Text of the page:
Is follows singular nouns while are comes after plural nouns. Here is an example.

  • Jerome’s reports is not good. → Jerome’s reports are not good.

In the example above, reports is plural (report is the singular version of the word), so the appropriate verb for the sentence would be are.

Here is a rule of thumb you can follow:

A is/are B.

  • If A is singular, then use is.
  • If A is plural, then use are.

In American English, if A is a collective noun (group, band, crowd), then you use is.

  • The group of students is taking a test tomorrow.

In British English, however, you can use either is or are with collective nouns.

  • The group of students is taking a test tomorrow.
  • The group of students are taking a test tomorrow.

Here are some practice questions you can try out:

  1. Derek’s idea is/are creative but risky.
  2. Yvonne’s pencil case is/are yellow.
  3. The bus full of musicians is/are going to arrive at the stadium in an hour.
  4. The students’ essays on global warming is/are very lengthy.
  5. Grant’s presentation is/are going to be before the our manager’s report.
  6. The box of kittens is/are next to the broken street lamp.
  7. The band is/are going to be playing at the holiday party.
  8. The poisonous spiders is/are inhabitants of the woodlands.
  9. The investors and board members is/are not pleased with the amount of revenue this quarter.
  10. The professor said the top student of the class is/are also a valedictorian.

You can check your answers at the bottom this page.

You can also apply the singular vs. plural distinguishing rule for sentences like this:

There is a lot of fluctuations. → There are a lot of fluctuations.

In sentences starting with there, you can use this rule to see if you should use is or are.

There is/are C.

  • If C is singular, then use is.
  • If C is plural, then use are.

Here are some examples you can refer to:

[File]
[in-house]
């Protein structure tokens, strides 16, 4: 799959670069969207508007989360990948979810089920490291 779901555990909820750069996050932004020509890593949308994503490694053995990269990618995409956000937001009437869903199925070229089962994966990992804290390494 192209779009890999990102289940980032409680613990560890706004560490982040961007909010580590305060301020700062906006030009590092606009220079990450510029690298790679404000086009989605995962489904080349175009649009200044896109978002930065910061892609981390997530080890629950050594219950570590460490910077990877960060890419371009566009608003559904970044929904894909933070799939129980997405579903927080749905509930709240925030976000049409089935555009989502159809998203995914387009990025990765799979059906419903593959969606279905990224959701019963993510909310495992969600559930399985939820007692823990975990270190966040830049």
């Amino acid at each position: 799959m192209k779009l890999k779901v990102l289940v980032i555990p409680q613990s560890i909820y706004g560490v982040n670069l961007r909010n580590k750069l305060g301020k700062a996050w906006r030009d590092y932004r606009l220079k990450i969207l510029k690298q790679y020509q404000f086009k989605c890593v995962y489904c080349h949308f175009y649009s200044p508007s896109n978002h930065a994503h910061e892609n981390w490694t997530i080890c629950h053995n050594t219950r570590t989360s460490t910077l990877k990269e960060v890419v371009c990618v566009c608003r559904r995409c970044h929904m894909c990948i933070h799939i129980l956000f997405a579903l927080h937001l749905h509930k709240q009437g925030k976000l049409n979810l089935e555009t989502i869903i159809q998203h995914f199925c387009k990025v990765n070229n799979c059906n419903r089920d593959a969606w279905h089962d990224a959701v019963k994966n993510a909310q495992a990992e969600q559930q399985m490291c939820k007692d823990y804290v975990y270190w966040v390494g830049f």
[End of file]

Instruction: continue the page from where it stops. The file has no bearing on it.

• There are screwdrivers in the toolbox.
  • There is a lizard on the wall of my backyard.
  • There is a new alarm system in the building.
  • Our boss announced that there is a new branch manager in Stamford.

You can try these practice questions as well:

  1. There is/are a book on the table.
  2. There is/are a lot of dust in the air.
  3. She said that there is/are investors who are willing to work with the company.
  4. There is/are still hundreds of essays the teacher has to grade.
  5. There is/are a new drink in the fridge.
  6. The CEO stated that there is/are problems with the manufacturing company.
  7. Today, there is/are people waiting in line for the donut shop.
  8. Despite everything, there is/are still a chance we can win the competition.
  9. There is/are a lot of songs Dan hasn’t sung yet.
  10. Do you think there is/are someone who will pay for this?

Answers to the practice questions:

  1. is
  2. is
  3. is
  4. are
  5. is
  6. is
  7. is (American English); either is or are for British English
  8. are
  9. are
  10. is
  11. is
  12. is
  13. are
  14. are
  15. is
  16. are
  17. are
  18. is
  19. are
  20. is

Reference:

https://www.britishcouncilfoundation.id/en/english/articles/british-and-american-english

Is vs. Are
When deciding whether to use is or are, look at whether the noun is plural or singular. If the noun is singular, use is. If…

Cindy is a language-loving American writer for the Pcanpi's blog. Her love for languages, including her first language English, is what drives her when she writes and translates for a living. In her spare time, she enjoys reading, badminton, The Office, watching meme videos on YouTube, and singing karaoke.